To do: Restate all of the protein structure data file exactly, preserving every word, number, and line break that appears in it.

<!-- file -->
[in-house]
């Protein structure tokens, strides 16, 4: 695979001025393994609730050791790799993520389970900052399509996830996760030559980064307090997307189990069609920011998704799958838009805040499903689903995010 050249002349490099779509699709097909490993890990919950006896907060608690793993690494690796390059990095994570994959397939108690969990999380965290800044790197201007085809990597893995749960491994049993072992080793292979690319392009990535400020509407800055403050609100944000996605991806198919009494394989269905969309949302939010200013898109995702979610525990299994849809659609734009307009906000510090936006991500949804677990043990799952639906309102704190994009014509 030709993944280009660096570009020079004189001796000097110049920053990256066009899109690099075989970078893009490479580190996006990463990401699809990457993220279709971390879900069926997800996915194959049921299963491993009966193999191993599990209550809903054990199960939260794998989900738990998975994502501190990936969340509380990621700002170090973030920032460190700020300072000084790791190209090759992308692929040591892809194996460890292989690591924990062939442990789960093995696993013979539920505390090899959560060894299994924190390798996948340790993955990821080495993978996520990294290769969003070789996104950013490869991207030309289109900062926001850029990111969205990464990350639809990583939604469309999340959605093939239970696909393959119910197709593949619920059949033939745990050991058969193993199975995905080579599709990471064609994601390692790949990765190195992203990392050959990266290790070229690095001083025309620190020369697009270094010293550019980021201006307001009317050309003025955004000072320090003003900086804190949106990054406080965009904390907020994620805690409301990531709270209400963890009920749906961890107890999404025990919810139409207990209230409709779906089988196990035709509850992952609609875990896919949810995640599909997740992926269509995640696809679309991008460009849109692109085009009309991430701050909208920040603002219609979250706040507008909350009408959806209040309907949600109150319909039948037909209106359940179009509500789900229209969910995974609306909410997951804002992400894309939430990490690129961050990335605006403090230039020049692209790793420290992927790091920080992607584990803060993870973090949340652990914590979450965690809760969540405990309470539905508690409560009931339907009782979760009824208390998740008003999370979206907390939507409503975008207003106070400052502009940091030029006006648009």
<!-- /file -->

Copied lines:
[in-house]
């Protein structure tokens, strides 16, 4: 695979001025393994609730050791790799993520389970900052399509996830996760030559980064307090997307189990069609920011998704799958838009805040499903689903995010 050249002349490099779509699709097909490993890990919950006896907060608690793993690494690796390059990095994570994959397939108690969990999380965290800044790197201007085809990597893995749960491994049993072992080793292979690319392009990535400020509407800055403050609100944000996605991806198919009494394989269905969309949302939010200013898109995702979610525990299994849809659609734009307009906000510090936006991500949804677990043990799952639906309102704190994009014509 030709993944280009660096570009020079004189001796000097110049920053990256066009899109690099075989970078893009490479580190996006990463990401699809990457993220279709971390879900069926997800996915194959049921299963491993009966193999191993599990209550809903054990199960939260794998989900738990998975994502501190990936969340509380990621700002170090973030920032460190700020300072000084790791190209090759992308692929040591892809194996460890292989690591924990062939442990789960093995696993013979539920505390090899959560060894299994924190390798996948340790993955990821080495993978996520990294290769969003070789996104950013490869991207030309289109900062926001850029990111969205990464990350639809990583939604469309999340959605093939239970696909393959119910197709593949619920059949033939745990050991058969193993199975995905080579599709990471064609994601390692790949990765190195992203990392050959990266290790070229690095001083025309620190020369697009270094010293550019980021201006307001009317050309003025955004000072320090003003900086804190949106990054406080965009904390907020994620805690409301990531709270209400963890009920749906961890107890999404025990919810139409207990209230409709779906089988196990035709509850992952609609875990896919949810995640599909997740992926269509995640696809679309991008460009849109692109085009009309991430701050909208920040603002219609979250706040507008909350009408959806209040309907949600109150319909039948037909209106359940179009509500789900229209969910995974609306909410997951804002992400894309939430990490690129961050990335605006403090230039020049692209790793420290992927790091920080992607584990803060993870973090949340652990914590979450965690809760969540405990309470539905508690409560009931339907009782979760009824208390998740008003999370979206907390939507409503975008207003106070400052502009940091030029006006648009």